The proposal for a 'Gift Aid flat rate' emerged after Gordon Brown's Budget announcement of a reduction of 2p in the basic rate brought predictions that the income of charities could fall by £70m.
In a discussion paper for the Treasury review of Gift Aid, which began last month, the umbrella body says that such variations are to be expected and "charities should be planning their expenditure accordingly".
It also warns that if Gift Aid is uncoupled from tax rates, the income would cease to be unrestricted funds and would become part of public expenditure, subject to rules and ministerial control.
The paper will be circulated to NCVO members to gain feedback. "We're trying to shape our response to the consultation by talking to members about their problems with Gift Aid," said Liz Atkins, policy chief at the NCVO. "We want to know what we should do, what charities in general should do and what government should do."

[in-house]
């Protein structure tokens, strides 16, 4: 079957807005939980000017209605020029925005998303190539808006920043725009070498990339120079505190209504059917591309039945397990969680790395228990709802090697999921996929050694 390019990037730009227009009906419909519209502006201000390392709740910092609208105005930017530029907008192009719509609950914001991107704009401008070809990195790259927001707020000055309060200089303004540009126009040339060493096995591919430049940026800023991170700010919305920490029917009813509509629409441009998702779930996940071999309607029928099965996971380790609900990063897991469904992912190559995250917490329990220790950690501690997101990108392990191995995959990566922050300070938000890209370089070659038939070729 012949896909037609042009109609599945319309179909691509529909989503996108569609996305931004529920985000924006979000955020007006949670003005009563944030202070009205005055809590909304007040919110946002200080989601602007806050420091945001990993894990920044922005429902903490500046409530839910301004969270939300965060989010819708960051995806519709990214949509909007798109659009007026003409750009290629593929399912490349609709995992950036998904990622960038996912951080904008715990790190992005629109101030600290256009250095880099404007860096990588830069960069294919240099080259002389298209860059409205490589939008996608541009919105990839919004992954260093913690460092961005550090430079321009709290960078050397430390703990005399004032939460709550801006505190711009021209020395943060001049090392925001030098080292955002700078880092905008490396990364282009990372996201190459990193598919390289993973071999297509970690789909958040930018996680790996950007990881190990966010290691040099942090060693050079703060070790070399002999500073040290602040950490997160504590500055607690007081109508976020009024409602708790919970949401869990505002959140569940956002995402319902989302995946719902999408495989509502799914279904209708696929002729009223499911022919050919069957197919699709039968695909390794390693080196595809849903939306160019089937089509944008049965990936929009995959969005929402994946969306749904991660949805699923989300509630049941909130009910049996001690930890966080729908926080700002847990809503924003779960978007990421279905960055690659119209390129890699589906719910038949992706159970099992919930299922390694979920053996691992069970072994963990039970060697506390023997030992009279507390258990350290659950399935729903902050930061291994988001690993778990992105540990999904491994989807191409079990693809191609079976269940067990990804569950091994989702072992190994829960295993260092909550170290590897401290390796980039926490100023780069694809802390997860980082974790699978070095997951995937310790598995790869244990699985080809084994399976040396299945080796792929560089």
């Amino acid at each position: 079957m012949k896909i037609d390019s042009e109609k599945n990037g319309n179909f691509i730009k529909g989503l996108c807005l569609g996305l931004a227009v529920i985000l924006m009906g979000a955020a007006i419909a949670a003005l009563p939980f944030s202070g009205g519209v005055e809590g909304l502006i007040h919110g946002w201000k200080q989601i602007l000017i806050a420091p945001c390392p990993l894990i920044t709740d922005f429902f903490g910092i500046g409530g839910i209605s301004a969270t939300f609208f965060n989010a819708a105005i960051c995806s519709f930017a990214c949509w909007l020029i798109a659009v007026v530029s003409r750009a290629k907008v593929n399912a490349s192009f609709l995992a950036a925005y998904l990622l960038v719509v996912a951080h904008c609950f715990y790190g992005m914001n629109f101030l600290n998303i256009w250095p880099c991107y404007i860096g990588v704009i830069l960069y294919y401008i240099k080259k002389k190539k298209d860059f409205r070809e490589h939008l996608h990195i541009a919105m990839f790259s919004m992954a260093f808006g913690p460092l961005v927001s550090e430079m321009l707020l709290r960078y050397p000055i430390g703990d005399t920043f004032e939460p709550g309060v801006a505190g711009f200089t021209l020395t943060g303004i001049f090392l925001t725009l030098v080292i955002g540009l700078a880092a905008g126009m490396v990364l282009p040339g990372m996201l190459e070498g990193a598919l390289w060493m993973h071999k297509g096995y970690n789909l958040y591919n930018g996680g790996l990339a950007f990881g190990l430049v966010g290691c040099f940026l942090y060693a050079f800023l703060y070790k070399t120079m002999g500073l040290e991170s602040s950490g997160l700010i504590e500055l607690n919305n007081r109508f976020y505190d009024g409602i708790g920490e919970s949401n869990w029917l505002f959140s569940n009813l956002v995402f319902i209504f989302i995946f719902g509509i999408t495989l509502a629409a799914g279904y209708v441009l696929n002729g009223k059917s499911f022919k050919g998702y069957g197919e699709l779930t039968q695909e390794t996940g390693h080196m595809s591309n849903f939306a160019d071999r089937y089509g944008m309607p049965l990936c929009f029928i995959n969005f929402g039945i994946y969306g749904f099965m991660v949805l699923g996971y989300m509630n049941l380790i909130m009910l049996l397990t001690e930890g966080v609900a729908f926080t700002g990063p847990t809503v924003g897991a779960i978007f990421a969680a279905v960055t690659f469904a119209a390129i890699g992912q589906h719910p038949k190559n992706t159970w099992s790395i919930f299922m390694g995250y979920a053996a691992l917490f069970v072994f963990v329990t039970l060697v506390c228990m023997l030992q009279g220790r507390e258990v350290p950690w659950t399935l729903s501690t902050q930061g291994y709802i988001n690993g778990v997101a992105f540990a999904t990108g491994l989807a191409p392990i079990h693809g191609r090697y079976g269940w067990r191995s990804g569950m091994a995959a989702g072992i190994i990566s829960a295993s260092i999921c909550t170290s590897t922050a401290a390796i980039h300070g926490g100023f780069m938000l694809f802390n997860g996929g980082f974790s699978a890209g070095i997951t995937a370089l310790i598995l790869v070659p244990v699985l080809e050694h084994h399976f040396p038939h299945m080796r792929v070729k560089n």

It comes as the sector's working party of seven umbrella bodies this week finalises a standard set of questions to circulate among their members as part of the consultation for the review.
The Institute of Fundraising, which has championed the uncoupling of Gift Aid from tax rates altogether, said this week it would seek further guidance from its members on this issue.
The NCVO paper suggests improving the administration of Gift Aid, which it says can be "onerous and confusing". It points out the anomaly that higher-rate taxpayers can get a personal tax advantage from Gift Aid.
"This is particularly incongruous given that wealthier people donate a smaller proportion of their income than the less well-off," it says.
But it also emphasises that "the onus remains with individual charities" on Gift Aid: "The role of government is to create an environment that is conducive to maximising income from charitable giving, not to collect or increase donations."